Mechanic #192 - Droid Engineer|
|Posted: Feb 5, 2014|
Build an army out of robot parts, connecting elements together to create unique combatants.
Star Wars Galaxies had a character specialization called "Droid Engineer" in which you could build your own droids by combining different parts. For instance, you could install a compartment for it to hold inventory or a hard drive to store waypoints. Ultimately, they could never figure out what to do with droids so whatever you made became little more than a glorified vanity pet. I think towards the very end, they added combat capabilities, changing Droid Engineer into a hunter-like pet handling class. SWG will forever remain the greatest unfulfilled potential in gaming.
This entry is my attempt to take that concept of a droid engineer - that is, someone who engineers droids from useful parts - and making it into something interesting and worthwhile. Basically, it's a tactics game where you build your units out of parts.
Fig 192.1 - Tinker, Taylor, Soldier, Spy.
You build robotic combatants using a series of off the shelf parts. Each robot consists of (generally) six different parts: head, body, left arm, right arm, legs, and back attachment. Some robots can have more or less, such as six armed robots or utility robots that have no arms or attachments.
Each of these attachments have a number of actions on them. For instance, an arm with a sword attached to it might have actions such as "basic attack", "cleave", "sweeping blow", and so on. These actions can not be used, however, unless they are powered.
Fig 192.2 - Divert power from energy core to the various components.
The core building block of a robot is power. Inside the body, one can install a power core of a certain value. This core can have its power diverted to the various parts attached to the body. Each body part has a minimum power requirement, but more power can be diverted towards it if desired.
Fig 192.3 - Powering individual abilities.
Each body part has a series of actions that can be made available, with the first action being a required default. Actions can be behaviors that are performed, passive abilities, or reactionary abilities. Each action requires power to become active. So if you have 6 energy being diverted to the right arm, that energy can then likewise be split up into 6 energy worth of actions, with the first action being required. In this example, the right arm has a basic attack action as well as the cleave action.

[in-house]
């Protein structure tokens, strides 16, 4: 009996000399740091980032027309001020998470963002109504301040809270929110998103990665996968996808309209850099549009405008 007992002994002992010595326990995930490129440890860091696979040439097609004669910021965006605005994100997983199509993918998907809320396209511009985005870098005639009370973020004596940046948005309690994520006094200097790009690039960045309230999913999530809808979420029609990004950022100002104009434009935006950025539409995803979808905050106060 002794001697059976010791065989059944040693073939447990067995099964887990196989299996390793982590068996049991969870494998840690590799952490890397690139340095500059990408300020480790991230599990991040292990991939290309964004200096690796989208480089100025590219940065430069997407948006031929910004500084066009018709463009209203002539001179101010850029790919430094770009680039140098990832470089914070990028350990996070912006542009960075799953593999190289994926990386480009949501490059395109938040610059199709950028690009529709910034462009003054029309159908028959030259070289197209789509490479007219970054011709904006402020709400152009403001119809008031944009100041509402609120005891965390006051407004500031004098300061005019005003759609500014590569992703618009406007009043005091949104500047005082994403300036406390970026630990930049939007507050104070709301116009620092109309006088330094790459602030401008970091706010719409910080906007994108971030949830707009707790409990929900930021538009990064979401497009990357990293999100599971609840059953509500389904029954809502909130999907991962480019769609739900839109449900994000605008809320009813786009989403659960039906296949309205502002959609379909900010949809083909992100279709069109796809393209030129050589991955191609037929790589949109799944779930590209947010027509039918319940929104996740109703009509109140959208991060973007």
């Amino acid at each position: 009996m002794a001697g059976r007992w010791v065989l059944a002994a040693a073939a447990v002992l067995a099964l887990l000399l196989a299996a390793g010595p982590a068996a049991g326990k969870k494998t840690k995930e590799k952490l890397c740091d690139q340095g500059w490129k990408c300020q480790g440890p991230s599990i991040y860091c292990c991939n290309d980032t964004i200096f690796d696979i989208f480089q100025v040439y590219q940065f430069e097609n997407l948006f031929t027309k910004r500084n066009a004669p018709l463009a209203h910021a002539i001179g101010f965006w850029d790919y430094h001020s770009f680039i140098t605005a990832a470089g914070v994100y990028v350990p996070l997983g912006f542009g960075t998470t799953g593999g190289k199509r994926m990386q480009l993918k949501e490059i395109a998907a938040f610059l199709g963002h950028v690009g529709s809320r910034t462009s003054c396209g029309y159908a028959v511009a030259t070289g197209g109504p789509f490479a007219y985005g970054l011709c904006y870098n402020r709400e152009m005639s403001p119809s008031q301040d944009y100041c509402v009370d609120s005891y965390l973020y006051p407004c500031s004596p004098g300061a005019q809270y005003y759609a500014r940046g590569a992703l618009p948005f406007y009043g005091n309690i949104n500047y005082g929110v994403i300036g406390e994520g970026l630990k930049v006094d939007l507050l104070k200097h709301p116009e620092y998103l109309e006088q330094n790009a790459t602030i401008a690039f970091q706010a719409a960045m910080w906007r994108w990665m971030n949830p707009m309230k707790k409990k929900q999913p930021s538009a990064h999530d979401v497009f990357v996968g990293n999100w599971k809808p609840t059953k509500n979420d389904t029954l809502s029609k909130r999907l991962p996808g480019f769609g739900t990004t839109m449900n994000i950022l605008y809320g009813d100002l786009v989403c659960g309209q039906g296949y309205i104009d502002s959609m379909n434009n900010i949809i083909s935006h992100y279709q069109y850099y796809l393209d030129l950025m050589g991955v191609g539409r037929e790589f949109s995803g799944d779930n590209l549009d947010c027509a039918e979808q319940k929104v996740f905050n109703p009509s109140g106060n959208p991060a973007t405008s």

Fig 192.4 - Upgrading abilities through chips.
Robots do not gain experience or level up. It is the engineer's responsibility to improve function. Each ability comes with a grid upon which modification chips can be installed. These Tetris-like pieces are placed in the grid, where able, to improve an actions accuracy, damage, range, frequency, and so on. Some chips will be affected by the power surplus diverted to that action. For instance, a damage chip could increase the damage a little bit more at +1 energy than at the minimum requirement.
The point of all this is to have something for the player to tinker with. Experience points and leveling up moves a unit in a linear direction. Here, a unit, and everything about it, is defined by the pieces that make it up. A robot is made from body parts, each body part is made from actions, and each action is made from modification chips. Whatever you get, whatever you change, is going to profoundly impact the nature and capabilities of your robot. When you collect a new body part, it is going to open up the possibilities in profound ways.
Here are a few more additions to the idea that makes it more of a game:
You can install multiple power cores inside the body, but you can only use one at a time. For the cost of an action, you can switch between one core and another, allowing you to build multiple configurations of abilities. This functionality can also be used for transforming robots, so you can have one power profile as a robot and another for when it turns into a car or jet or something.
When a robot is damaged, his parts are damaged (not unlike Front Mission). Hitting a robot from the side is more likely to damage the arm part on that side. As a part becomes damaged, the actions on it become deactivated, from bottom to top. So Swing will deactivate first, followed by Cleave, DMG++, and finally, Attack.
The backpack body part is where the utility functions are generally located. It could be a big weapon, or a kit for repairing other robots, extra body parts to swap in and out, or mobility functions like jump jets and boosters. Hitting a robot from behind is going to primarily damage backpacks first and foremost.
While the head can have attacks, it is generally more for personal buffs, like increasing accuracy for a time or boosting energy output for a few turns.
Why stop at transforming robots? You can make giant robots out of smaller ones, with the individual robots becoming their own giant body parts. In these cases, each robot has a profile as a robot and as a body part, with the body part being powered by its own power core. So Robot-A turns into an arm, it will have its own arm actions (based on the equipped body parts) that can be powered. But instead of the power coming from a central core on the amalgamation robot, Robot-A's power core is diverted to the different actions directly.
- Why a tactics game? Well, for starters, I'm a bit of a fan of the genre and think the world could only benefit from more of them. But more importantly, I wanted something where the player would create more than one robot and continue to tinker with them over time. Making it a tactics game gave me the idea of tying combat actions to the energy core.
- Star Wars Galaxies was the biggest influence on this idea, but City of Heroes allowed you to slot enhancements into individual abilities, and the Tetris-like upgrade board comes from Mega Man Battle Network 3 (I think). Front Mission was also referenced above.